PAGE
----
Polarization Behavior in Thin Film Ferroelectric Capacitors at the Nanoscale
A physical principle of most of ferroelectric-based devices is electrically induced polarization reversal, which on a microscopic level occurs via the nucleation and growth of a large number of domains. The dynamic characteristics of domain growth as well as static properties of domain structure to a large extent determine the ferroelectric device performance. Recent advances in the synthesis and fabrication of micro- and nanoscale ferroelectric structures [1–4] make it imperative to understand the domain switching behavior at this scale. A major limitation in acquiring this crucial information is the lack of experimental methods to characterize the domain kinetics with the nanometer length and nanosecond time resolution. The most effective approach to visualization of domain kinetics is based on linear coupling between ferroelectric and piezoelectric parameters, which on the experimental level can be detected either by X-ray scattering or by scanning force microscopy. High-resolution studies using time-resolved X-ray microdiffraction imaging [5–7] have demonstrated reproducible switching behavior of polarization from cycle to cycle and allowed direct measurements of domain wall velocity at high electric fields.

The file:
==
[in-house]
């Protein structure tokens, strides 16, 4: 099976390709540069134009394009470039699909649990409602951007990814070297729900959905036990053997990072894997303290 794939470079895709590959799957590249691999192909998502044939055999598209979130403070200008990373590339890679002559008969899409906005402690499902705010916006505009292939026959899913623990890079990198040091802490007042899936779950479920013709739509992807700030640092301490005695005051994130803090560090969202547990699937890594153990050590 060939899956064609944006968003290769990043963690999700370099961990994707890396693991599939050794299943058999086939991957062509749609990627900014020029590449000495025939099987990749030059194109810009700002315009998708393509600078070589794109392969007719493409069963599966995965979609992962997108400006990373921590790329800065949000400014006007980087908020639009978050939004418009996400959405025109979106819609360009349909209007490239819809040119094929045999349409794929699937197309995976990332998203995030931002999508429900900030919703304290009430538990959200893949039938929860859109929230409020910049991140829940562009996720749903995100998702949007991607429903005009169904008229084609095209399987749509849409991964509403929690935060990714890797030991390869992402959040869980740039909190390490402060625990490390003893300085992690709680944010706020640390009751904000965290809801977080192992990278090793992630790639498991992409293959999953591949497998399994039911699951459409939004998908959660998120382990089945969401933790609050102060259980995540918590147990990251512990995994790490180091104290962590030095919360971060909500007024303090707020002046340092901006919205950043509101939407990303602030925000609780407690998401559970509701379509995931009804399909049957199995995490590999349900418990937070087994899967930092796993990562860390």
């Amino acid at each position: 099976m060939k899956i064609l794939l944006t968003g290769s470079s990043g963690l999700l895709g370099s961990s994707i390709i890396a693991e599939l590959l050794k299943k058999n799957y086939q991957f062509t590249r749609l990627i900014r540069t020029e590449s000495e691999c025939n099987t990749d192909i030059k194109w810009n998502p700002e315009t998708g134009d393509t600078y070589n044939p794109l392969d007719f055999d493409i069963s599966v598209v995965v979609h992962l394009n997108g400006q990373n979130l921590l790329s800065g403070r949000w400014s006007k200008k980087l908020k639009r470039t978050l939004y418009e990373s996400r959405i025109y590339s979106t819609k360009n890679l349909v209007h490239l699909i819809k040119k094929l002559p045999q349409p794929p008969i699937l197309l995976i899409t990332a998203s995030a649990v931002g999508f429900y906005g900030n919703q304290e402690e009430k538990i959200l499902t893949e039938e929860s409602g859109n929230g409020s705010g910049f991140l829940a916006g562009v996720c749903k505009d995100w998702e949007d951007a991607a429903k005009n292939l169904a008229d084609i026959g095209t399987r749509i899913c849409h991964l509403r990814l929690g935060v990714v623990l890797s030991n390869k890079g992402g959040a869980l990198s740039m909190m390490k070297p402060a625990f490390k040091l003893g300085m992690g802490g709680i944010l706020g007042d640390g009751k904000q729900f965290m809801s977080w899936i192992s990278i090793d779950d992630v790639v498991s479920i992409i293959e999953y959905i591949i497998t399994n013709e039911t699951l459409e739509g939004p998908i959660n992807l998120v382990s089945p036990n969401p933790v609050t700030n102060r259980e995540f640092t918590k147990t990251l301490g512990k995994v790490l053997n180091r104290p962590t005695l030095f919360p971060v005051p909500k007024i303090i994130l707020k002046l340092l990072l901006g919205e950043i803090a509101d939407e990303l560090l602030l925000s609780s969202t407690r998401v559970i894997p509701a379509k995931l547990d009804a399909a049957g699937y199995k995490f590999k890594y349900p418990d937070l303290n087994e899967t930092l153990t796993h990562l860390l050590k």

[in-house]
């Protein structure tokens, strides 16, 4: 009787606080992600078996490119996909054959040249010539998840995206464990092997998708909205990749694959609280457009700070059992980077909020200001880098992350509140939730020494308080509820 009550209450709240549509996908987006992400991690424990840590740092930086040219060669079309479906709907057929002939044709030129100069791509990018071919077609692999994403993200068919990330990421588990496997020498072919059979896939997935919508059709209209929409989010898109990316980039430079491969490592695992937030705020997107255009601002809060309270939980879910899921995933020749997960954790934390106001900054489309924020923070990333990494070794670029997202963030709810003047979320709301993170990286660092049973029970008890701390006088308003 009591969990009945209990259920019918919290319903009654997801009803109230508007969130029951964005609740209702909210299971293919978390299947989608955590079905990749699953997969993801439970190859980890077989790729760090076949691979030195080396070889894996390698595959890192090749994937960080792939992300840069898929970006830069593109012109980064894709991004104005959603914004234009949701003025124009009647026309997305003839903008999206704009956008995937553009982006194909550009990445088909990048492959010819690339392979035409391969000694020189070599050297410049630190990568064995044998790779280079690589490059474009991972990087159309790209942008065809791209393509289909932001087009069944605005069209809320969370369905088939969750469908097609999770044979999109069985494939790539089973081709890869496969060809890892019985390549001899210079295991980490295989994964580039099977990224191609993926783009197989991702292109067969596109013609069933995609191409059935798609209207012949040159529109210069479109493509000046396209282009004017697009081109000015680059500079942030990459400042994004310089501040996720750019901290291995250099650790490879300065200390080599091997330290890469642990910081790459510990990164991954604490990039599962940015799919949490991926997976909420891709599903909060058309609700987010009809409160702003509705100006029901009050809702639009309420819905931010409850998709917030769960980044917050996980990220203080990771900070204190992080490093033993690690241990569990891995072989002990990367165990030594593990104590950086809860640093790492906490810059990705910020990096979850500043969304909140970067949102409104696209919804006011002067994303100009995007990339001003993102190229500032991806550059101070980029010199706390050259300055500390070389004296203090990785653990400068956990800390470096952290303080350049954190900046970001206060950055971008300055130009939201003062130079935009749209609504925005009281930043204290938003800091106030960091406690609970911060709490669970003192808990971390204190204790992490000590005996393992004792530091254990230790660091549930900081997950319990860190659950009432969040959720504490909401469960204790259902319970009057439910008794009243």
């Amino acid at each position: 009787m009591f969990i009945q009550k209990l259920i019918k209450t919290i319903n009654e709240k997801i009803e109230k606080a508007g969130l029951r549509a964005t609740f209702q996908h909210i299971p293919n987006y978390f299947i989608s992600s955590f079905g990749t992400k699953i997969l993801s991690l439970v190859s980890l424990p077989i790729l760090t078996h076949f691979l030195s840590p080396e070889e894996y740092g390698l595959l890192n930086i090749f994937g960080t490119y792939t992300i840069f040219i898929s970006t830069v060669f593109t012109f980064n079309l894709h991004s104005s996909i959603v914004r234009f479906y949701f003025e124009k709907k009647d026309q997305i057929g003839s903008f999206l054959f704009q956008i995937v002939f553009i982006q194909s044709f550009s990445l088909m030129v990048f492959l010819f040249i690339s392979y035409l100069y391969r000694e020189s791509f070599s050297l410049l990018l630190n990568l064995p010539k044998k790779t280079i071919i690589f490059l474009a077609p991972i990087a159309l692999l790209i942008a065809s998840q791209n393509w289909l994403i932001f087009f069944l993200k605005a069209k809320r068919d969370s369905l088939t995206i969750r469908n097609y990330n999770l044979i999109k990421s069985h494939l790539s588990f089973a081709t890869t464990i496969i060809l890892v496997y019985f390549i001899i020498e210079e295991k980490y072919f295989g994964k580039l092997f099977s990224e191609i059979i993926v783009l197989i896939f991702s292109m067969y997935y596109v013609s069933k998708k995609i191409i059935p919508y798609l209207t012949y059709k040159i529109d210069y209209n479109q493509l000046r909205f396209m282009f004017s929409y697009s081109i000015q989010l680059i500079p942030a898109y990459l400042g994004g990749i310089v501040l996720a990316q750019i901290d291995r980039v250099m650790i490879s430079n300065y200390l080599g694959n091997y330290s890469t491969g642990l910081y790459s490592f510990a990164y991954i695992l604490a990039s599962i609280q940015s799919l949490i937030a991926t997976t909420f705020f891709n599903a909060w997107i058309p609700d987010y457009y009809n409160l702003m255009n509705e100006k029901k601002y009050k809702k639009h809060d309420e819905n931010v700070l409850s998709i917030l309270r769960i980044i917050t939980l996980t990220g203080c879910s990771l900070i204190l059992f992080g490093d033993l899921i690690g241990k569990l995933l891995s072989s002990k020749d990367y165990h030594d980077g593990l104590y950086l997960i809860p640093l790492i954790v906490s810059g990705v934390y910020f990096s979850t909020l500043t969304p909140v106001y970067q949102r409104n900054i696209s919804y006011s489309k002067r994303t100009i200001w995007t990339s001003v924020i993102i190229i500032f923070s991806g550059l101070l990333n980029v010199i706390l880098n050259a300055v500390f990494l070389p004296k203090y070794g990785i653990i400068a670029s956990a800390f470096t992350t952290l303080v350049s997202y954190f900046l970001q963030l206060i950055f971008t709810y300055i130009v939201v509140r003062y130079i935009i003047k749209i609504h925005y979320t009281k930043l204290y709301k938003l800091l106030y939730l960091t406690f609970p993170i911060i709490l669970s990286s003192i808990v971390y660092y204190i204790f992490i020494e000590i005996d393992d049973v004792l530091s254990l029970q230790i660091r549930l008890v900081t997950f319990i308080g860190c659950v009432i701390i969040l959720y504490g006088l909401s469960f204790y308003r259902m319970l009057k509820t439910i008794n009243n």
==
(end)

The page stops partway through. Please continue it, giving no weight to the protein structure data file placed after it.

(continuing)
KeywordsDomain Wall Domain Wall Motion Wall Velocity Domain Growth Piezoresponse Force Microscopy
This work was supported by the National Science Foundation (Grant No. MRSEC DMR-0820521) and the Nebraska Center for Materials and Nanoscience at University of Nebraska-Lincoln. The author would like to thank Prof. T.W. Noh for his kind permission to use his data.
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